Most parents are struggling to school their kids at home. Who can blame them? Homeschooling during COVID has been a challenge for almost all parents and we want to assure you that you are not alone.

Between navigating the challenges of social distancing, remote working, and now taking on the role of an at-home teacher, there are plenty of reasons to feel overwhelmed. 

If that sounds like you, we have some good news for you. People have been homeschooling for ages, and with the help of a few solid tips, you too can join this group and give your little ones the resources they need to thrive. 

Keep reading to find out how. 

1. Take It Easy

Ok, honestly seems easier said than done, but hear us out. Let’s start by setting the right mindset. We know many of you are struggling to embrace this newfound role of an educator. Your mind’s probably telling you that you’re not a teacher and you’re not meant to be one. 

Here’s why that’s wrong. You’ve been an invaluable model in your children’s lives since the day they were born. From walking and biking to reading and talking, you’ve played the most important role in their learning. 

So don’t let your mind discourage you because you’ve already been teaching your kids for years now. No one’s expecting you to win the teacher of the year award. All you need is to keep the ship floating until we’re out of this pandemic, and if you ask us, you’re more than capable of doing that. 

2. Have a Realistic Schedule

Let’s break this down into two parts. First, you need to follow a schedule if you want to see any progress in your child’s learning. That’s because routines create a sense of seriousness that you won’t be able to achieve without them. 

That said, it’s also important to keep the schedule realistic based on your child’s and your own daily routines. Just because schools have a 6-hour routine of back-to-back classes doesn’t mean you have to do the same. You already have a lot on your plate, and your child will need time to transition into this new learning environment.

How you break the schedule down is entirely up to you. Just be sure to keep it light and add plenty of breaks between lessons. 

The importance of breaks can’t be stressed enough here, as they make an enormous difference in your child’s thought processing and memory retention abilities. 

3. Choose a Study Spot

Schools separate studying and playing areas for a reason. By having a dedicated learning space, kids find it a lot easier to shift gears and get into focus mode when it’s time for a class. mom helping daughter homeschool on chromebook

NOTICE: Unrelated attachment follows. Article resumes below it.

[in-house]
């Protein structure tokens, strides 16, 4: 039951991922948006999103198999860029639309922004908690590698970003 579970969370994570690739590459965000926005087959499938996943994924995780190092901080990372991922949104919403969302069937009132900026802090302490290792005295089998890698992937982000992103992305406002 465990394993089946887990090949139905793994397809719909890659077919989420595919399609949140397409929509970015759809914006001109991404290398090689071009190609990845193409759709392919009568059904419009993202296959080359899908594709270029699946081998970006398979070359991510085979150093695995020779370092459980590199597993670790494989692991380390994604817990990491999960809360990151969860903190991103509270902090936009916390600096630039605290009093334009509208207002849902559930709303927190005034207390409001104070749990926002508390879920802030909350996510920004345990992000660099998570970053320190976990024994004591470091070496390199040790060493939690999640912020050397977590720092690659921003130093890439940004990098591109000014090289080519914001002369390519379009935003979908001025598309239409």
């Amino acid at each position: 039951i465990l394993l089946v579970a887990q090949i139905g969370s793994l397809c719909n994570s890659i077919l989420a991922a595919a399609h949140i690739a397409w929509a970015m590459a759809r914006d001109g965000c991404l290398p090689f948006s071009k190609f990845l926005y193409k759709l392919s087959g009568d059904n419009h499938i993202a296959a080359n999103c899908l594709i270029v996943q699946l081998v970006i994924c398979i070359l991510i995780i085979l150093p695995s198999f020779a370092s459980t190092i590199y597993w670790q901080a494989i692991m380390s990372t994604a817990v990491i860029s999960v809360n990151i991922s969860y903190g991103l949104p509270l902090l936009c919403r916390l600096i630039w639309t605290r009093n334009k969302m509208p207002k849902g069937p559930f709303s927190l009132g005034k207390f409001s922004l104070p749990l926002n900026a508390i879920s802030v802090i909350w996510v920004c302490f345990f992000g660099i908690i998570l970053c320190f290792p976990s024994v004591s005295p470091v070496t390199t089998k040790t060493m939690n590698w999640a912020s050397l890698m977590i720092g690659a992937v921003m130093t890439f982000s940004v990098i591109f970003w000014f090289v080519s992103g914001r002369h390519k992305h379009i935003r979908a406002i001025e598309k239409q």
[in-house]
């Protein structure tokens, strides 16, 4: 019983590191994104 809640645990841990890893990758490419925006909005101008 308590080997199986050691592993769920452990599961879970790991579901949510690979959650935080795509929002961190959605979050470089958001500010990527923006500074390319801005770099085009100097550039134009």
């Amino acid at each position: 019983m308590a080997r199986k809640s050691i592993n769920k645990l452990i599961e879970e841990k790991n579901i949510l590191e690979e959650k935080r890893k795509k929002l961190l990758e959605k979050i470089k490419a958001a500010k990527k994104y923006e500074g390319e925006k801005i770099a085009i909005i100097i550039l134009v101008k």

Follow the same principle in your homeschooling adventure by dedicating a small area or two to studying only. After just a handful of classes, your child’s brain will automatically start associating the study spot as a place for learning and the rest of the house for relaxing and playing. 

4. Use Positive Reinforcement

Science has shown time and time again that positive reinforcement is far more effective than punishments. Considering how tough it must be for your child to go from studying at school to home, even the tiniest of progress should be a cause for celebration — within reason, of course.

So the next time your child does well on a test or goes an entire day without making a fuss, be sure to praise them and maybe even give a little reward. Just a little can go a long way in terms of boosting their motivation. 

5. Take Advantage of the Internet

The internet is brimming with outstanding teaching resources from some of the brightest minds on the planet. In fact, many companies that used to charge for these premium resources are now giving them away for free in light of the current pandemic. 

Here are some excellent resources to get you started: 

  • CDC: A guide on explaining COVID to children
  • Khan Academy: A non-profit digital platform that provides interactive resources for math and other subjects of Pre-K to 8th grade (and even beyond)
  • HomeSchool: A complete library of printable resources for parents, including homeschool planners, calendars, checklists, quizzes, and worksheets.

Apart from the above, we highly recommend that you take a look at our Children & Family Resources. As a nonprofit social service organization, we believe every child has the right to quality education and all our resources reflect that belief.